r u sure about a .8 fork spring?
that's almost double the size spring from stock! :eek::eek::eek:
when i'd respring for my dirtbike, all i needed was a .02 - .06 jump over/under to from stock size.
 

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I was a little surprised at the change in springs at first also but then I rode the bike and I think they are right. The bike is sprung way too loosely stock. I can't sit on the bike without losing an inch of travel and the suspension soaks up so much of the braking and accelleration energy. I guess I'll find out in a couple of days.
 

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r u sure about a .8 fork spring?
that's almost double the size spring from stock! :eek::eek::eek:
when i'd respring for my dirtbike, all i needed was a .02 - .06 jump over/under to from stock size.
That is correct, the bike is wsprung wayyyy to soft from the factory which is why the big jump to make it correct. Most 125/250F MX bikes are sprung and valved for a 150 160 LB rider so they are closer to the average guys weight which is why you didn't need such a big jump in spring weight.
 

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I got thinking about the stock spring rate and wondered what rate 0.49 kg/mm is for but the calculator on the Racetech site only goes down to 31 lbs for rider weight. Even then the spring rate is 0.596 kg/mm. The weakest spring they sell is a 0.70 kg/mm and that is for a rider that weighs in at around 110 lbs! I'm guessing that the stock springs were put in just to keep the bike from falling over while on the kickstand.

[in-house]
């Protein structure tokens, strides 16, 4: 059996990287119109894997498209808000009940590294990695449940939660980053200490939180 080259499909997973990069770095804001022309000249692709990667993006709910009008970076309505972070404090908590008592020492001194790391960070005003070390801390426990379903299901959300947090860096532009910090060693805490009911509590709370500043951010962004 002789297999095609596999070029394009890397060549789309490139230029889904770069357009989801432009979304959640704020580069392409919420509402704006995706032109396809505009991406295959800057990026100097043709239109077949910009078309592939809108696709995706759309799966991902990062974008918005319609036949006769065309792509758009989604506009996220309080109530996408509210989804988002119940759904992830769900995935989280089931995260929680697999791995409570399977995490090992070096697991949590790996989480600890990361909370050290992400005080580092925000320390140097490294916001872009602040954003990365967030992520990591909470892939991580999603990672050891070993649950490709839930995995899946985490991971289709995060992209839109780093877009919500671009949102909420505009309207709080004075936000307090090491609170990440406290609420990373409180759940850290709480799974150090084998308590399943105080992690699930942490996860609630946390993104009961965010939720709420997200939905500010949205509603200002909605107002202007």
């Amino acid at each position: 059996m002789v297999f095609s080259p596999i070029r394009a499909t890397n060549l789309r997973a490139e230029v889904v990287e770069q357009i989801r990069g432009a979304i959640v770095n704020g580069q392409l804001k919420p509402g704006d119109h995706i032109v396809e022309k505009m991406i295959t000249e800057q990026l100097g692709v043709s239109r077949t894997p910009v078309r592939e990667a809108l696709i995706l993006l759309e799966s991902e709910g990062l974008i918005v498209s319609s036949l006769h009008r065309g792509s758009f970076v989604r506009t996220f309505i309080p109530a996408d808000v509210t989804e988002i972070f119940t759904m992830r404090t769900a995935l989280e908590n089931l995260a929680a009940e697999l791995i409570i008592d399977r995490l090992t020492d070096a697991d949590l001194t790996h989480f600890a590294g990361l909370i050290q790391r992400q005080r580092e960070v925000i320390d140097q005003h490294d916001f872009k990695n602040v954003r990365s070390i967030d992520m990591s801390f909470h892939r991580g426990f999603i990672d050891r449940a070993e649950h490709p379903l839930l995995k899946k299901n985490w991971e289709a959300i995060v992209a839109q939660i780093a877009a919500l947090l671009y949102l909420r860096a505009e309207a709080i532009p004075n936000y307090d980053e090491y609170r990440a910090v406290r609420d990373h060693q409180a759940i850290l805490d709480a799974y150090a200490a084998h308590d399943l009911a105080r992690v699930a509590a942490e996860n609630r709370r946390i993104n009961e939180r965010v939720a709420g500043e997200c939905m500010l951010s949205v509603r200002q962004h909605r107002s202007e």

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I got thinking about the stock spring rate and wondered what rate 0.49 kg/mm is for .... I'm guessing that the stock springs were put in just to keep the bike from falling over while on the kickstand.
you can come close to finding this out by measuring the sag.
---------------------------------------------------------------------------
Rider Sag = Measured sag of bike and rider w/ rider and rider's gear.
Free Sag = Measured sag of just the bike, no rider, no rider gear.

Front -
Rider Sag - 30-35mm (25-30% of Full Travel)
Free Sag - 15-20mm (60-70% of Rider Sag)
Rear -
Rider Sag - 20-30mm (race), 30-35mm (street) (25-30% of Full Travel)
Free Sag - 5-10mm (extremely light bikes use less) (15-25% of Rider Sag)
----------------------------------------------------------------------------
me = 162 lbs.
w/ stock front springs:
my rider sag = 45mm
my free sag = 27mm

so, since i'm 10mm over the rider sag, then for each mm over, that will equal a certain amount of weight over the spring's ideal rate. (fyi, springs are often rated in kg/mm). if it's true that the stock spring rate is .49kg/mm, then for each mm over, that's .49kg extra weight, or about 1 lb over.
to drop from 45mm to the 30-35mm rider sag range, that's a 10-15mm difference.
so i'd have to be roughly 5 to 7.5kg lighter (11 to 16.5lbs). then from my math, the stock fork springs will work best for someone who weighs between 145-151 lbs.